National Geographic : 1992 Dec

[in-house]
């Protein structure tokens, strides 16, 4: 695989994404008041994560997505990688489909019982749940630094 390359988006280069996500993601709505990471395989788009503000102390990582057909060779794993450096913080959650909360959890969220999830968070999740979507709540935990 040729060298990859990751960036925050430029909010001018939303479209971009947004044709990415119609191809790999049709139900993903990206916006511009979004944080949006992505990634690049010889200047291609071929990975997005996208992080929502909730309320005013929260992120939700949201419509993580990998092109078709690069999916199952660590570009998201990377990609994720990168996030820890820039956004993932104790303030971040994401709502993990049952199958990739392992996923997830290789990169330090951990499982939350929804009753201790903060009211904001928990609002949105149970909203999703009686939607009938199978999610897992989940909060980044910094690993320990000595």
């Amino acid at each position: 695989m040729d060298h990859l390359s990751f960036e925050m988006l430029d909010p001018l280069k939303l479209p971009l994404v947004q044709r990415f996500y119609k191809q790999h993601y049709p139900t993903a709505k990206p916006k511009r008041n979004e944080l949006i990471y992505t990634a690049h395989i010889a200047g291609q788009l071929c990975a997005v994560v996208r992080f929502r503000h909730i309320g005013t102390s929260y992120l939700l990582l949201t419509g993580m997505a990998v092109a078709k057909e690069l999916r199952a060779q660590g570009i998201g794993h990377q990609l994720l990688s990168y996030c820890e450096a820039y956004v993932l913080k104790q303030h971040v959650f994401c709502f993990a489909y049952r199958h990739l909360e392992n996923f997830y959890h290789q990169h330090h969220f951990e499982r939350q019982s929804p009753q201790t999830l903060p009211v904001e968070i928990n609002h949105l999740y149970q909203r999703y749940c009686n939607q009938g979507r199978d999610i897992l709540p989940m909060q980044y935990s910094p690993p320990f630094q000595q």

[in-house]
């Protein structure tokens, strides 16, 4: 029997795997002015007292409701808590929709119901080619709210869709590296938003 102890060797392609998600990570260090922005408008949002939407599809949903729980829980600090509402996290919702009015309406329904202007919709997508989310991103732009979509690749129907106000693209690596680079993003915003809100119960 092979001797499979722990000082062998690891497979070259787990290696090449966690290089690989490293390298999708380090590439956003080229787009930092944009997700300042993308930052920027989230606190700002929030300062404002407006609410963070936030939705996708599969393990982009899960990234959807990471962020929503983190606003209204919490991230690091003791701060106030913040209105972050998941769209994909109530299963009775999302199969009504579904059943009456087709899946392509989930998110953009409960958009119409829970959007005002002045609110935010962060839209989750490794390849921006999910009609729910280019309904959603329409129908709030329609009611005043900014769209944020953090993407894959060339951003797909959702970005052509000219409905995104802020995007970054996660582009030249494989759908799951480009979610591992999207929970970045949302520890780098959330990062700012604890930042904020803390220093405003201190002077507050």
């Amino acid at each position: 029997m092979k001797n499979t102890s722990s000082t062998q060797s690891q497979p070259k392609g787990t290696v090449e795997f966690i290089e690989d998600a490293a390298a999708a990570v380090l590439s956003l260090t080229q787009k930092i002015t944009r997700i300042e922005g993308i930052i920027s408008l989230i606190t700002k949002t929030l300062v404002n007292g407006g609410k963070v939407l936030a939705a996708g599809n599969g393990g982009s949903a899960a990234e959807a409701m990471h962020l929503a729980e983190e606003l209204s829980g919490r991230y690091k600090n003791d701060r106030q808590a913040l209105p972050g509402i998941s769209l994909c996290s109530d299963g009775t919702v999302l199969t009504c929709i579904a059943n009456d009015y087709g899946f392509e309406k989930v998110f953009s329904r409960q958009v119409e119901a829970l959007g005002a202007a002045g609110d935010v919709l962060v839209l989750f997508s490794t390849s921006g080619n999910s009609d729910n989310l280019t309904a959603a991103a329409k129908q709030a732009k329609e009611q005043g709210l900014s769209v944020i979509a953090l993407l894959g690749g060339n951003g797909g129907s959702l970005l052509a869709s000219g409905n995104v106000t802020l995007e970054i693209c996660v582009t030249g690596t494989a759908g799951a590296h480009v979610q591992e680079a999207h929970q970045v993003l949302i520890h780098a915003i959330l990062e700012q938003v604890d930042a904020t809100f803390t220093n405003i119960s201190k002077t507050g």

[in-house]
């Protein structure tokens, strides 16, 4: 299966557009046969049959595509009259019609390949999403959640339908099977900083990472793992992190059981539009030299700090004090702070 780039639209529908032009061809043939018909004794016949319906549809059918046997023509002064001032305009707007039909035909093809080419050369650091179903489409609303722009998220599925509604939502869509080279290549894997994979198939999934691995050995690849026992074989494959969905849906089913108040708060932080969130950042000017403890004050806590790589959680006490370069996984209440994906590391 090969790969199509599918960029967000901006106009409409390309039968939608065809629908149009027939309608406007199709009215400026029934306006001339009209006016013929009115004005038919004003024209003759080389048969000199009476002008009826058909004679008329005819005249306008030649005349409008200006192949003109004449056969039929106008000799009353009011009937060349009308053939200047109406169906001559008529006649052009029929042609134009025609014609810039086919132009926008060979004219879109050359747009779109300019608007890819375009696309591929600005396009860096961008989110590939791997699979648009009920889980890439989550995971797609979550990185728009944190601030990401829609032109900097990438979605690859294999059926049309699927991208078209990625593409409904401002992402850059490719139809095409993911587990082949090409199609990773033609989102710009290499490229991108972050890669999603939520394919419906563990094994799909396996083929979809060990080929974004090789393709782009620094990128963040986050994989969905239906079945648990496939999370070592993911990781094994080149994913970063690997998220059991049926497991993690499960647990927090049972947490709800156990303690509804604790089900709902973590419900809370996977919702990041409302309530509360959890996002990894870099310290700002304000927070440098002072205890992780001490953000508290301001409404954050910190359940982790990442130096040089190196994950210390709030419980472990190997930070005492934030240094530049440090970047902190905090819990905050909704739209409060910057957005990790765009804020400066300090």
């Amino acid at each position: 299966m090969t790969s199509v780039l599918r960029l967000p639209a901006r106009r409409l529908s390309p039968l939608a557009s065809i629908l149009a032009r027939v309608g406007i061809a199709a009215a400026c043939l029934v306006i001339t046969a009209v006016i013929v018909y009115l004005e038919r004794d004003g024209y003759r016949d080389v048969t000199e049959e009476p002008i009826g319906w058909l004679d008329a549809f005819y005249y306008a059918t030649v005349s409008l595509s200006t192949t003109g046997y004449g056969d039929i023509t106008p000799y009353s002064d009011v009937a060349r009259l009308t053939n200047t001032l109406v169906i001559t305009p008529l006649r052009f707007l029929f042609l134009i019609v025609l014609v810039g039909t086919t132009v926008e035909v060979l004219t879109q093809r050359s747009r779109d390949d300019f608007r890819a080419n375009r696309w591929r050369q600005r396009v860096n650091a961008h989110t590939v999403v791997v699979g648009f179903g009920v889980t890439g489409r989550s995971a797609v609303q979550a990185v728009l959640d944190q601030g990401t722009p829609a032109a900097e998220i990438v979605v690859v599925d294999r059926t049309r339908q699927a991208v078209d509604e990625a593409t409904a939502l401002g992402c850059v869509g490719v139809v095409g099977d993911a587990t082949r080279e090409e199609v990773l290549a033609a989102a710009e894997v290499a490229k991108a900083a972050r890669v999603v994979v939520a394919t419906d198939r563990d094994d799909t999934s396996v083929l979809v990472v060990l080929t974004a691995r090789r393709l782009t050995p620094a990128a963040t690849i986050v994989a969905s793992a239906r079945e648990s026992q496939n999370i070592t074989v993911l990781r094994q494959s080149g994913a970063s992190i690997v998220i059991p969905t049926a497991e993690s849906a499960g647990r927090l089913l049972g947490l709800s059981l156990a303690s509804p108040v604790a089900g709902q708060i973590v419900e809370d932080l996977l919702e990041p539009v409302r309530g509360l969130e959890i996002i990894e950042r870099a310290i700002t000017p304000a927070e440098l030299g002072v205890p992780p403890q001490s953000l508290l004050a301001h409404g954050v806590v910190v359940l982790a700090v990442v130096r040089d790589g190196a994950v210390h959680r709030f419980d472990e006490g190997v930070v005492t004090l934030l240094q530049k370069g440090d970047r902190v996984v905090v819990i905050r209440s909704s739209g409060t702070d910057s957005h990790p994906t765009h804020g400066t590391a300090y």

On Television Children and Okapi: Lights in the Forest Playing at being grown-up, eight-year-old Rebekah Hart and friends (above) practice a dance from the elima, a rite of pas sage to adulthood for Mbuti Pygmy women of the Ituri Forest in north eastern Zaire. Bekah's parents, John and Terese Hart, came to the Ituri some 20 years ago to study the hunting economy of the Mbuti. Natural history filmmaker Alan Root came to the 20,000-square mile wilderness and found the Harts and the Mbuti working together in a remarkable collaboration that is uncovering the secrets of one of the largest and least settled forests of Africa. Deep in the Congo Basin, the setting for Joseph Conrad's brooding tale "Heart of Darkness," Root filmed a way of life that prompted him to call his production for National Geographic EXPLOR ER "Heart of Brightness." John and Terese have been able to combine career and family-even when the commute is between New York City and the village of Epulu in Zaire--because the Mbuti have welcomed the Hart children into their lives. Bekah, Sarah (12), and Jo-Jo (four months) are growing up intimate with two cultures. During years of research in wild life ecology, the Harts became intrigued with one of earth's most elusive animals. Found only in Zaire, the okapi is cousin to the familiar savanna-dwelling giraffe but sports zebra-like markings. The Harts and the Mbuti blend modern field methods with ancient forest skills. Digging large pits near ly seven feet deep, the Mbuti cap ture the okapis while the Harts collar the docile animals for radio tracking. Together they are learning about this forest giraffe, whose ancestry predates the Pleistocene but whose existence became known to the scientific world only in 1900. Root has filmed the joyous story of people whose life and work cele brate the Ituri Forest, where more than 5,000 square miles have recent ly been declared an Okapi wildlife reserve. "Heart of Brightness" airs December 20 on EXPLORER, TBS SuperStation, 9p.m. ET. "Splendid Stones" Shine in Home Video Club egligible in size and weight, yet among the world's cost liest items, gems have tanta lized us since the beginning of time. This 1991 National Geographic Special, now available on video, unveils the mystique of possessing and the business of trading precious gemstones forged millions of years ago out of the molten caldron of earth's interior. "Splendid Stones" is a December selection of the National Geographic Video Club; U. S. and Canada only (1-800-343-6610). NATIONALGEOGRAPHICEXPLORERAIRS ON TBS SUPERSTATION,SUNDAYSAT9 P.M. ET . NATIONALGEOGRAPHICSPECIALSAIR ON PBS; CHECKLOCALLISTINGS.